Wal-Mart Sued by Pension Plan Over Bribery Case
On Thursday, one of America's largest pension plans filed a lawsuit alleging Walmart's leadership breached its fiduciary duty with the bribery scandal involving Wal-Mex, the retailer's Mexican subsidiary. California State Teachers' Retirement System owns almost 5.3 million shares in Wal-Mart. The estimated value of those shares are $313 million.
At less than 1% of the total capitalization of the corporation, the lawsuit is filed on behalf of Wal-Mart against the people they allege breached their duties to the company. The lawsuit names the board of directors and many current and former executives as defendants. Derivative suits are common when high-level misdeeds occur, but CalSTRS is not usually the instigator.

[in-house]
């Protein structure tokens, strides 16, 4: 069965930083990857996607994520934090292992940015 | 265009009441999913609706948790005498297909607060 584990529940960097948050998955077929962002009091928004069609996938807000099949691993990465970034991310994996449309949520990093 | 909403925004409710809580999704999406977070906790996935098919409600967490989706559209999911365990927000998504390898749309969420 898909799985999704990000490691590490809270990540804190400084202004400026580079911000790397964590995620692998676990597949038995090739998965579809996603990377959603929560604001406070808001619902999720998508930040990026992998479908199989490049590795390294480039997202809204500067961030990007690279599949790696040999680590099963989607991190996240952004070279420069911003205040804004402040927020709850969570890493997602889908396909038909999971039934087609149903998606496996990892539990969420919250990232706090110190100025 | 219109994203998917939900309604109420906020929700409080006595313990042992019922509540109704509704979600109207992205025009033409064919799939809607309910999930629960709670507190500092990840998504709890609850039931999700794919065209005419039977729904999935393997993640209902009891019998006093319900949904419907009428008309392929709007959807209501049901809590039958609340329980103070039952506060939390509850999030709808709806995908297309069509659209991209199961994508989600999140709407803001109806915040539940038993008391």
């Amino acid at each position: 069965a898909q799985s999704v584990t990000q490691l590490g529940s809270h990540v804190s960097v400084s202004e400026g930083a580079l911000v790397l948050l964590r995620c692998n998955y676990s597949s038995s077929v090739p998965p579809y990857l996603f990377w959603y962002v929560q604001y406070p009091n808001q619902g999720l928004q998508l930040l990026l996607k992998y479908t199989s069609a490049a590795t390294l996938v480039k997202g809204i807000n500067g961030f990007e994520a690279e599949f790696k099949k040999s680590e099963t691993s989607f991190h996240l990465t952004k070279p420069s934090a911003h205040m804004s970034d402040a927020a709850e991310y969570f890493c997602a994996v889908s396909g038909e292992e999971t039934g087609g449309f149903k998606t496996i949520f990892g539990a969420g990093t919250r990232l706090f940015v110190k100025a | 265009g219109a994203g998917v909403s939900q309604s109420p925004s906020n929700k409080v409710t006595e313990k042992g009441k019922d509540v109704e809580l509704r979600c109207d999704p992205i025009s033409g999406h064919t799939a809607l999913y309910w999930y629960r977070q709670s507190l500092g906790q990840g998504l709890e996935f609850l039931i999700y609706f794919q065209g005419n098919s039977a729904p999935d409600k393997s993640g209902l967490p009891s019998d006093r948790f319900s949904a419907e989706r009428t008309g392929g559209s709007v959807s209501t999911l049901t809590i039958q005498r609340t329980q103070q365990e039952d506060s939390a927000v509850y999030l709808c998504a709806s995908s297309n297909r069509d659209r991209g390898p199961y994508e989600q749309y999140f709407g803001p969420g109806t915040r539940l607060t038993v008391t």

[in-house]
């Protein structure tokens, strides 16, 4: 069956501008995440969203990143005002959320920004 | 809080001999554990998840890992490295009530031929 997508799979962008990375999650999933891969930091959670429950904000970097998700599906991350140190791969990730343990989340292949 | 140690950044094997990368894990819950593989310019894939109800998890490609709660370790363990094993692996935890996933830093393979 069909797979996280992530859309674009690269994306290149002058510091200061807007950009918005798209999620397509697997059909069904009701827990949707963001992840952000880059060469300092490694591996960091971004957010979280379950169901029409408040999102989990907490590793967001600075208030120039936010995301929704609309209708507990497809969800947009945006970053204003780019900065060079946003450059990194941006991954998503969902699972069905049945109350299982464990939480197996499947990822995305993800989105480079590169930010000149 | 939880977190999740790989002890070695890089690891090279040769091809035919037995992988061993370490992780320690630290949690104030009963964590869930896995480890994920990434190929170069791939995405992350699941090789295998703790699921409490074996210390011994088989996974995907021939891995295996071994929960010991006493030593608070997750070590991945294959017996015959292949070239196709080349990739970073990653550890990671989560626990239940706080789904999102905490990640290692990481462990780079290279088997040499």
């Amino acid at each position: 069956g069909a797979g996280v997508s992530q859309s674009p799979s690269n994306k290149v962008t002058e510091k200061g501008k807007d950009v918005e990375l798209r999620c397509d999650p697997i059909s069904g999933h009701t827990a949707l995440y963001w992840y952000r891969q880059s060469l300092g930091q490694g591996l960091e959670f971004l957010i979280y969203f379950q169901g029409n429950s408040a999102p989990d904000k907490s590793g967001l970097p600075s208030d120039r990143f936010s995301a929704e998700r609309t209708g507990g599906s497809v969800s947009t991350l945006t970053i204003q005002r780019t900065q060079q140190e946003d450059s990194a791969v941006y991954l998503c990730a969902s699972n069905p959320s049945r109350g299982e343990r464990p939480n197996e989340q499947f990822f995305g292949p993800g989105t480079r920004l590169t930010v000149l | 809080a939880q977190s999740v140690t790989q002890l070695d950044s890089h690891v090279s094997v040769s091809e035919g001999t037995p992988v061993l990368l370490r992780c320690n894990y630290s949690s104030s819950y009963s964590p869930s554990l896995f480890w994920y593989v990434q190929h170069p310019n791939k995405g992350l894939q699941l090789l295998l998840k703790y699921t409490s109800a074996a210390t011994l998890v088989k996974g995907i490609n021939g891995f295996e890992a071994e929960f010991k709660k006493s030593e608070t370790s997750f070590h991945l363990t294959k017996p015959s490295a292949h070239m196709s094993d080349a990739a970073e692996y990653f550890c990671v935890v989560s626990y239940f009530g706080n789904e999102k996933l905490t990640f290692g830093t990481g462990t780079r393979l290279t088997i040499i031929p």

This scandal erupted when an article published in the New York Times in April revealed that investigators for Wal-Mart had credible evidence that the Mexican subsidiary had bribed officials in Mexico and that executives at Wal-Mart had shuttered the investigator. This lawsuit is the first by a large and well-known institutional investor in the fallout from the scandal.
Companies in the United States are prohibited by law from bribing foreign officials under the Foreign Corrupt Practices Act. There are also investigations in Mexico concerning the scandal.